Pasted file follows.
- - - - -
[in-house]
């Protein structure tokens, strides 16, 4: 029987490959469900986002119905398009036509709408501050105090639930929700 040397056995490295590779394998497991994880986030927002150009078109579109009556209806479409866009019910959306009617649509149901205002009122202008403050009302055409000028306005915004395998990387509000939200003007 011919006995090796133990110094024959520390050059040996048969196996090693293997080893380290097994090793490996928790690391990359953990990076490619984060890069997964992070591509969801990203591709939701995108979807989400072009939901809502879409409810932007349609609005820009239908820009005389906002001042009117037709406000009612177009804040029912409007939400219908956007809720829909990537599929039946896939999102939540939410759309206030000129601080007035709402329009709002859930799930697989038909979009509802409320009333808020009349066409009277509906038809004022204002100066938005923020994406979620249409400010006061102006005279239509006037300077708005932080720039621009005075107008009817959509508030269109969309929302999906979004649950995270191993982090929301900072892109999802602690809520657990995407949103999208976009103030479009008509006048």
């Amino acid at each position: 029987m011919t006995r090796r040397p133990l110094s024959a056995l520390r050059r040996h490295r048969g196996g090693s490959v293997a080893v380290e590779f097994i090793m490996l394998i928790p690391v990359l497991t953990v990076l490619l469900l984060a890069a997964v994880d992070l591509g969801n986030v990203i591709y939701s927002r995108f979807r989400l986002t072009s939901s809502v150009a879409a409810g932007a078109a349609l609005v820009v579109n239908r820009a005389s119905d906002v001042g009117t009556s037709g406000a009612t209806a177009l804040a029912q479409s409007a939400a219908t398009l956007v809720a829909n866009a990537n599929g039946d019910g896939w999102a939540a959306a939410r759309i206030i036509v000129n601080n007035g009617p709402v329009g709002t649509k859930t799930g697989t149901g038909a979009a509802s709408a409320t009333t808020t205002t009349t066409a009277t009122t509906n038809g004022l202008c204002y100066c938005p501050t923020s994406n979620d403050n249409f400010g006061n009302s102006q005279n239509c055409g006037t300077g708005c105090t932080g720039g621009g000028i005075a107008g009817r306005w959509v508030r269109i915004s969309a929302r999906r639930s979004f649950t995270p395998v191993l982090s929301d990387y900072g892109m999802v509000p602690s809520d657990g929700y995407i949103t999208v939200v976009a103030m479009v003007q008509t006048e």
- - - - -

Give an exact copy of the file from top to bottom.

[in-house]
């Protein structure tokens, strides 16, 4: 029987490959469900986002119905398009036509709408501050105090639930929700 040397056995490295590779394998497991994880986030927002150009078109579109009556209806479409866009019910959306009617649509149901205002009122202008403050009302055409000028306005915004395998990387509000939200003007 011919006995090796133990110094024959520390050059040996048969196996090693293997080893380290097994090793490996928790690391990359953990990076490619984060890069997964992070591509969801990203591709939701995108979807989400072009939901809502879409409810932007349609609005820009239908820009005389906002001042009117037709406000009612177009804040029912409007939400219908956007809720829909990537599929039946896939999102939540939410759309206030000129601080007035709402329009709002859930799930697989038909979009509802409320009333808020009349066409009277509906038809004022204002100066938005923020994406979620249409400010006061102006005279239509006037300077708005932080720039621009005075107008009817959509508030269109969309929302999906979004649950995270191993982090929301900072892109999802602690809520657990995407949103999208976009103030479009008509006048």
């Amino acid at each position: 029987m011919t006995r090796r040397p133990l110094s024959a056995l520390r050059r040996h490295r048969g196996g090693s490959v293997a080893v380290e590779f097994i090793m490996l394998i928790p690391v990359l497991t953990v990076l490619l469900l984060a890069a997964v994880d992070l591509g969801n986030v990203i591709y939701s927002r995108f979807r989400l986002t072009s939901s809502v150009a879409a409810g932007a078109a349609l609005v820009v579109n239908r820009a005389s119905d906002v001042g009117t009556s037709g406000a009612t209806a177009l804040a029912q479409s409007a939400a219908t398009l956007v809720a829909n866009a990537n599929g039946d019910g896939w999102a939540a959306a939410r759309i206030i036509v000129n601080n007035g009617p709402v329009g709002t649509k859930t799930g697989t149901g038909a979009a509802s709408a409320t009333t808020t205002t009349t066409a009277t009122t509906n038809g004022l202008c204002y100066c938005p501050t923020s994406n979620d403050n249409f400010g006061n009302s102006q005279n239509c055409g006037t300077g708005c105090t932080g720039g621009g000028i005075a107008g009817r306005w959509v508030r269109i915004s969309a929302r999906r639930s979004f649950t995270p395998v191993l982090s929301d990387y900072g892109m999802v509000p602690s809520d657990g929700y995407i949103t999208v939200v976009a103030m479009v003007q008509t006048e």